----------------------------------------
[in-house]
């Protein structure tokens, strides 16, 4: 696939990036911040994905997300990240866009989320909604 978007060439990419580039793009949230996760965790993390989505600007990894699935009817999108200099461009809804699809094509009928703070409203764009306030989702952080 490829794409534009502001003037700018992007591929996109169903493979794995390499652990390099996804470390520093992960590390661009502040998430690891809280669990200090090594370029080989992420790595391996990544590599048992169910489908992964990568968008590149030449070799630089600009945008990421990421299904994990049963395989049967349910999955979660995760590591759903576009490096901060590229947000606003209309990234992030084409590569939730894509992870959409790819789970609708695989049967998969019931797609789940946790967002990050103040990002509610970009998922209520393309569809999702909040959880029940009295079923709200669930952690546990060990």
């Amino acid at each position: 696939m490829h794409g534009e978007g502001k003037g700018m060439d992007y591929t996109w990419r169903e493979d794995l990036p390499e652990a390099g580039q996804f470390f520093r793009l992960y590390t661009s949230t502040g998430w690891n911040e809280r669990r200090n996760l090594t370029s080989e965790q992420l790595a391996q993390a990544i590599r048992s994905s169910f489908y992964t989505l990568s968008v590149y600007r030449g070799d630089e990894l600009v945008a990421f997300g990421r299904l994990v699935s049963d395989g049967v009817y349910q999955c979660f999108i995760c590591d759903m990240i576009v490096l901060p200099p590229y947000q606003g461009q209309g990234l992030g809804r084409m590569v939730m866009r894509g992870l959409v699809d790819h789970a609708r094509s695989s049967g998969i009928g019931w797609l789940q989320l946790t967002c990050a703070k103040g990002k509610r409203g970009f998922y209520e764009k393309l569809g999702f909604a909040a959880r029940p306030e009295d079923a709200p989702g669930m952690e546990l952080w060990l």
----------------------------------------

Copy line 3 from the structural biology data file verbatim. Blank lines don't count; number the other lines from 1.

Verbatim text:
């Amino acid at each position: 696939m490829h794409g534009e978007g502001k003037g700018m060439d992007y591929t996109w990419r169903e493979d794995l990036p390499e652990a390099g580039q996804f470390f520093r793009l992960y590390t661009s949230t502040g998430w690891n911040e809280r669990r200090n996760l090594t370029s080989e965790q992420l790595a391996q993390a990544i590599r048992s994905s169910f489908y992964t989505l990568s968008v590149y600007r030449g070799d630089e990894l600009v945008a990421f997300g990421r299904l994990v699935s049963d395989g049967v009817y349910q999955c979660f999108i995760c590591d759903m990240i576009v490096l901060p200099p590229y947000q606003g461009q209309g990234l992030g809804r084409m590569v939730m866009r894509g992870l959409v699809d790819h789970a609708r094509s695989s049967g998969i009928g019931w797609l789940q989320l946790t967002c990050a703070k103040g990002k509610r409203g970009f998922y209520e764009k393309l569809g999702f909604a909040a959880r029940p306030e009295d079923a709200p989702g669930m952690e546990l952080w060990l």